FDA clears Ultragenyx to test higher doses of GTX-102 in KIK-AS trial
Enrollment to begin 'as quickly as possible' at multiple sites in US
Ultragenyx Pharmaceutical has been cleared by the U.S. Food and Drug Administration to proceed to higher dosing of its investigational gene therapy GTX-102 in children and adolescents with Angelman syndrome in a Phase 1/2 clinical trial.
The amendment to the KIK-AS trial (NCT04259281) protocol in the U.S. follows similar decisions in the U.K., Canada, and Australia, and means that all locations will be testing a similar dose range.
“Agreement on the protocol amendment enables comparable dose ranges across all geographies and allows us to move forward rapidly to complete the study,” Scott Stromatt, MD, chief medical officer of neurology clinical development at Ultragenyx, said in a press release. “We have begun working urgently to activate multiple study sites in the U.S. and plan to begin enrollment as quickly as possible.”
Recruitment of children with Angelman, ages 4-17, to the higher dose groups is underway across all clinical sites in the U.K., Canada, and Australia.
KIK-AS trial results will inform treatment regimen for Phase 3 testing
“We are eager to expand the study in the U.S. to build on the encouraging data, which demonstrate important clinical activity across multiple functional domains impacted by Angelman syndrome with an acceptable safety profile,” Stromatt said.
The results will help inform the dosing and treatment regimen of GTX-102 to be used in Phase 3 testing, according to Ultragenyx, which is developing GTX-102 after acquiring GeneTx Biotherapeutics.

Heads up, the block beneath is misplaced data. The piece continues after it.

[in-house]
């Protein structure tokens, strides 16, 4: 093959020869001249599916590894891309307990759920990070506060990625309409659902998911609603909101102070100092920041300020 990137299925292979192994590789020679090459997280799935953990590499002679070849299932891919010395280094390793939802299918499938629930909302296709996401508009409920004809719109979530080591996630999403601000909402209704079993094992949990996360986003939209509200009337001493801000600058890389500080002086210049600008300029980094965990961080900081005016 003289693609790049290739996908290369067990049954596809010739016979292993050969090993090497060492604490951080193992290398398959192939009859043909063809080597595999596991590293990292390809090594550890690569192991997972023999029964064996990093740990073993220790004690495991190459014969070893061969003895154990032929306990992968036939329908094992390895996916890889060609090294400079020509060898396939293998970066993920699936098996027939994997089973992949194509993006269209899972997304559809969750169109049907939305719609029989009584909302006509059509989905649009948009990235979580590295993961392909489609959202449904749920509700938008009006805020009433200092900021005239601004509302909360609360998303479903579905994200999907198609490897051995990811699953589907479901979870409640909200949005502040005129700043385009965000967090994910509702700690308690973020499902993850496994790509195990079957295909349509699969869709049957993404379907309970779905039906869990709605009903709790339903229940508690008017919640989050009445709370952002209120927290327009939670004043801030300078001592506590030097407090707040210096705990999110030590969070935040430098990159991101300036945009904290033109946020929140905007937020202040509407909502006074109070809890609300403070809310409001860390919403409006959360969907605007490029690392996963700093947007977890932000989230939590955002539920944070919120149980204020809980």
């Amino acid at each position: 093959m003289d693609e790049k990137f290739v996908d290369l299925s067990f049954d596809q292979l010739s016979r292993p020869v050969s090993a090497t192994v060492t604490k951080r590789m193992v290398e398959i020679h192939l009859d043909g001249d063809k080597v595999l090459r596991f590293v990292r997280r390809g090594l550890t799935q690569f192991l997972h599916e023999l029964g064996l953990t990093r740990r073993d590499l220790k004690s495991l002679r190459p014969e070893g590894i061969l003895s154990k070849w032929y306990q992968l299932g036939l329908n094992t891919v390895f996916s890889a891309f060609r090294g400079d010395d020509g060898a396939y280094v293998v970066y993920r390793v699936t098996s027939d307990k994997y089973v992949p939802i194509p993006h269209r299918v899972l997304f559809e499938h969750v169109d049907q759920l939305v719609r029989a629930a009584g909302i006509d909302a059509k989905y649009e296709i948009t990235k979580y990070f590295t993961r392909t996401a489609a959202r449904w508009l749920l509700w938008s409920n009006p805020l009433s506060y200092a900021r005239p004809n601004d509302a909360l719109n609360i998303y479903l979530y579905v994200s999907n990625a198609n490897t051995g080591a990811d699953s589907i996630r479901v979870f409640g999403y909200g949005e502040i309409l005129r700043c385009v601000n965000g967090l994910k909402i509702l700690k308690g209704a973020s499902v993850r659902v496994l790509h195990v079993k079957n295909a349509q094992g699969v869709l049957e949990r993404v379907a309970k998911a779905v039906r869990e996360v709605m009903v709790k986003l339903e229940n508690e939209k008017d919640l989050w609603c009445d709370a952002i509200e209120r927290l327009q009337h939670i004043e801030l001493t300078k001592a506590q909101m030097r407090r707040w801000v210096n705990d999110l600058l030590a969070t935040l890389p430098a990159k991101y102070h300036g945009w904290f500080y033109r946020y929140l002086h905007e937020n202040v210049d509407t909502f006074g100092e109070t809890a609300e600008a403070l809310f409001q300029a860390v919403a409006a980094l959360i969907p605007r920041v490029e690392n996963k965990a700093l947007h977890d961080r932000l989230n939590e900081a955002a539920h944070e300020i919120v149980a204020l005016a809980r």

GTX-102, given into the spinal canal (intrathecally), is an antisense oligonucleotide that targets UBE3A-AS. Antisense oligonucleotides are short strings of genetic material (DNA or RNA) that can control how much of a protein is made in cells. UBE3A-AS normally binds to the paternal copy of UBE3A in brain cells and inactivates it.
By binding UBE3A-AS, GTX-102 is believed to reactivate the paternal copy of UBE3A in the brain as a way to compensate for the lack of a working maternal copy of the gene. Lack of functional UBE3A leads to symptoms such as developmental delays, speech impairments, movement disorders, and seizures.
The open-label KIK-AS trial, which began dosing in 2021, seeks to enroll approximately 40 participants to the expansion groups.
Overall, participants are patients with Angelman syndrome caused by a complete deletion of the maternal UBE3A gene. Those in the earlier groups are now on long-term maintenance dosing where they continue to receive GTX-102 every three months. As of May 4, 13 patients had been dosed for more than a year, with the longest dosing reaching more than 18 months (one and a half years).
The study’s primary goal is to assess the safety and tolerability of GTX-102. Secondary goals include assessing the therapy’s pharmacokinetics — how a medicine moves into, through, and out of the body.
Interim data showed GTX-102 improved sleep, and communication and motor skills, and also lessened disease severity.